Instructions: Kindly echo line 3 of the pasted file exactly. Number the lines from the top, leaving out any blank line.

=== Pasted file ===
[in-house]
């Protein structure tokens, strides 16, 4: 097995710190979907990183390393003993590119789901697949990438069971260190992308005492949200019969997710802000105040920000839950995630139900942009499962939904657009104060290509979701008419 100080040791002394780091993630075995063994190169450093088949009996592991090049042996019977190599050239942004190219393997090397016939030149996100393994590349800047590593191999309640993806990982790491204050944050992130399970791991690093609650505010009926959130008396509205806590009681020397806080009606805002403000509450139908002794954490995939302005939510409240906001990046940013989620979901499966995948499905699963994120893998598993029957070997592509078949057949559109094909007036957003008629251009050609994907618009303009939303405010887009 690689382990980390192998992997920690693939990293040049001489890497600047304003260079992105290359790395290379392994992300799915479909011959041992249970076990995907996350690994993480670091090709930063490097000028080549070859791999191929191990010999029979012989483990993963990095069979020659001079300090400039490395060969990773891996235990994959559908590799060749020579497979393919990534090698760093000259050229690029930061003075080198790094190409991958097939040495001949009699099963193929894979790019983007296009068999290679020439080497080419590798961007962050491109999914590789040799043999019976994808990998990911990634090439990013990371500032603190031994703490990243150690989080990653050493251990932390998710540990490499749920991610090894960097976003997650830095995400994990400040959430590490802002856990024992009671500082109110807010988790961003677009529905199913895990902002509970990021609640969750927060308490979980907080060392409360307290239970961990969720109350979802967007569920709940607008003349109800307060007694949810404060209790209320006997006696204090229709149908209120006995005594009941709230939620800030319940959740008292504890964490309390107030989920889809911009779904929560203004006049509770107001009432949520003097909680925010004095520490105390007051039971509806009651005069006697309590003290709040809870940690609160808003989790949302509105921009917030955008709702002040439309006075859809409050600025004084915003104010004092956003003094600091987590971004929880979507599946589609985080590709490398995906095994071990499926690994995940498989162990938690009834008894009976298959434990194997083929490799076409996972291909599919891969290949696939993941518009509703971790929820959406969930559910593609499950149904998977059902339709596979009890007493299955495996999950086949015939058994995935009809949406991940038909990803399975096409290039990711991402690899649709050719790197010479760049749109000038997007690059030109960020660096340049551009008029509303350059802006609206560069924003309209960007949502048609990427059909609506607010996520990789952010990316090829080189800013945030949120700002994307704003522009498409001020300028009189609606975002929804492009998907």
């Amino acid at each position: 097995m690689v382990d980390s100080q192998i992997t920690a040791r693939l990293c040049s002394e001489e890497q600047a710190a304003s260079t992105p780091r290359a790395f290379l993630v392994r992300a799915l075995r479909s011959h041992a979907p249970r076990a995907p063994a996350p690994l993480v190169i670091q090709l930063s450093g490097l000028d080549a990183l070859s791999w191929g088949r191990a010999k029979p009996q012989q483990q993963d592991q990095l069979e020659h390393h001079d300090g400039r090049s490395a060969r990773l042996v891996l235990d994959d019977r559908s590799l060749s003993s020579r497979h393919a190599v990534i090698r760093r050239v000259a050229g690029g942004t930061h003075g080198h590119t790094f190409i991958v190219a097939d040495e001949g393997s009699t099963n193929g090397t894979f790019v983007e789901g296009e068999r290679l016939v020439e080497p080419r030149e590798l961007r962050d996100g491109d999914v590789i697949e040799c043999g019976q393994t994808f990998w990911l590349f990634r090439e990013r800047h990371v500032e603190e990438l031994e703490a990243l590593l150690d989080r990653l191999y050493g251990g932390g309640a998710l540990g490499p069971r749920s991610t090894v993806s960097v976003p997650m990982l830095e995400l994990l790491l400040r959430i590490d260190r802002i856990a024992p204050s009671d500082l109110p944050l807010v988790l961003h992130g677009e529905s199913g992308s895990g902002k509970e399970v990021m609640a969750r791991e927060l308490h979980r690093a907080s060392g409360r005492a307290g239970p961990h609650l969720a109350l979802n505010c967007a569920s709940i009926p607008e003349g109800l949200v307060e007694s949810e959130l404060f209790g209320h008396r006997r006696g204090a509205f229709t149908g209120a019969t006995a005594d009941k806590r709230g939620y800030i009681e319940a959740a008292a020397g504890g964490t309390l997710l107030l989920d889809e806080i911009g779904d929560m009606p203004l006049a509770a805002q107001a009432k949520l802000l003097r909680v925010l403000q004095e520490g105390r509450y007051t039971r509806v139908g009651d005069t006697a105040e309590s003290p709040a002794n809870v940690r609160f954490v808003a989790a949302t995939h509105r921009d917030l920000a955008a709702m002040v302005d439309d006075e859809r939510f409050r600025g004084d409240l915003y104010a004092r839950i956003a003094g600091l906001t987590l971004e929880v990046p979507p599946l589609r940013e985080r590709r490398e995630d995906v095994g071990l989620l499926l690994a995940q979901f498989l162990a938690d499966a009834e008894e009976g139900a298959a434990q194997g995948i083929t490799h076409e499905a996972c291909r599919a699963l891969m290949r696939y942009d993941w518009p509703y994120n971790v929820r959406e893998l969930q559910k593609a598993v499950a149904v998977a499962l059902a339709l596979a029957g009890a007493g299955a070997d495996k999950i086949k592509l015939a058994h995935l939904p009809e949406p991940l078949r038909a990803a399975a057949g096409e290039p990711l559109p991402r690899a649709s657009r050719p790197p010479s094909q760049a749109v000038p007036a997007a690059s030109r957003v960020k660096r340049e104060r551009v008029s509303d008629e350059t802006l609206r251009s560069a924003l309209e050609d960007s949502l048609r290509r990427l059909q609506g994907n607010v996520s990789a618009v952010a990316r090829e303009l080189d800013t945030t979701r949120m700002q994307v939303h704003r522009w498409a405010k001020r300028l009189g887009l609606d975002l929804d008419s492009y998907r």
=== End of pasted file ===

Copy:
């Amino acid at each position: 097995m690689v382990d980390s100080q192998i992997t920690a040791r693939l990293c040049s002394e001489e890497q600047a710190a304003s260079t992105p780091r290359a790395f290379l993630v392994r992300a799915l075995r479909s011959h041992a979907p249970r076990a995907p063994a996350p690994l993480v190169i670091q090709l930063s450093g490097l000028d080549a990183l070859s791999w191929g088949r191990a010999k029979p009996q012989q483990q993963d592991q990095l069979e020659h390393h001079d300090g400039r090049s490395a060969r990773l042996v891996l235990d994959d019977r559908s590799l060749s003993s020579r497979h393919a190599v990534i090698r760093r050239v000259a050229g690029g942004t930061h003075g080198h590119t790094f190409i991958v190219a097939d040495e001949g393997s009699t099963n193929g090397t894979f790019v983007e789901g296009e068999r290679l016939v020439e080497p080419r030149e590798l961007r962050d996100g491109d999914v590789i697949e040799c043999g019976q393994t994808f990998w990911l590349f990634r090439e990013r800047h990371v500032e603190e990438l031994e703490a990243l590593l150690d989080r990653l191999y050493g251990g932390g309640a998710l540990g490499p069971r749920s991610t090894v993806s960097v976003p997650m990982l830095e995400l994990l790491l400040r959430i590490d260190r802002i856990a024992p204050s009671d500082l109110p944050l807010v988790l961003h992130g677009e529905s199913g992308s895990g902002k509970e399970v990021m609640a969750r791991e927060l308490h979980r690093a907080s060392g409360r005492a307290g239970p961990h609650l969720a109350l979802n505010c967007a569920s709940i009926p607008e003349g109800l949200v307060e007694s949810e959130l404060f209790g209320h008396r006997r006696g204090a509205f229709t149908g209120a019969t006995a005594d009941k806590r709230g939620y800030i009681e319940a959740a008292a020397g504890g964490t309390l997710l107030l989920d889809e806080i911009g779904d929560m009606p203004l006049a509770a805002q107001a009432k949520l802000l003097r909680v925010l403000q004095e520490g105390r509450y007051t039971r509806v139908g009651d005069t006697a105040e309590s003290p709040a002794n809870v940690r609160f954490v808003a989790a949302t995939h509105r921009d917030l920000a955008a709702m002040v302005d439309d006075e859809r939510f409050r600025g004084d409240l915003y104010a004092r839950i956003a003094g600091l906001t987590l971004e929880v990046p979507p599946l589609r940013e985080r590709r490398e995630d995906v095994g071990l989620l499926l690994a995940q979901f498989l162990a938690d499966a009834e008894e009976g139900a298959a434990q194997g995948i083929t490799h076409e499905a996972c291909r599919a699963l891969m290949r696939y942009d993941w518009p509703y994120n971790v929820r959406e893998l969930q559910k593609a598993v499950a149904v998977a499962l059902a339709l596979a029957g009890a007493g299955a070997d495996k999950i086949k592509l015939a058994h995935l939904p009809e949406p991940l078949r038909a990803a399975a057949g096409e290039p990711l559109p991402r690899a649709s657009r050719p790197p010479s094909q760049a749109v000038p007036a997007a690059s030109r957003v960020k660096r340049e104060r551009v008029s509303d008629e350059t802006l609206r251009s560069a924003l309209e050609d960007s949502l048609r290509r990427l059909q609506g994907n607010v996520s990789a618009v952010a990316r090829e303009l080189d800013t945030t979701r949120m700002q994307v939303h704003r522009w498409a405010k001020r300028l009189g887009l609606d975002l929804d008419s492009y998907r």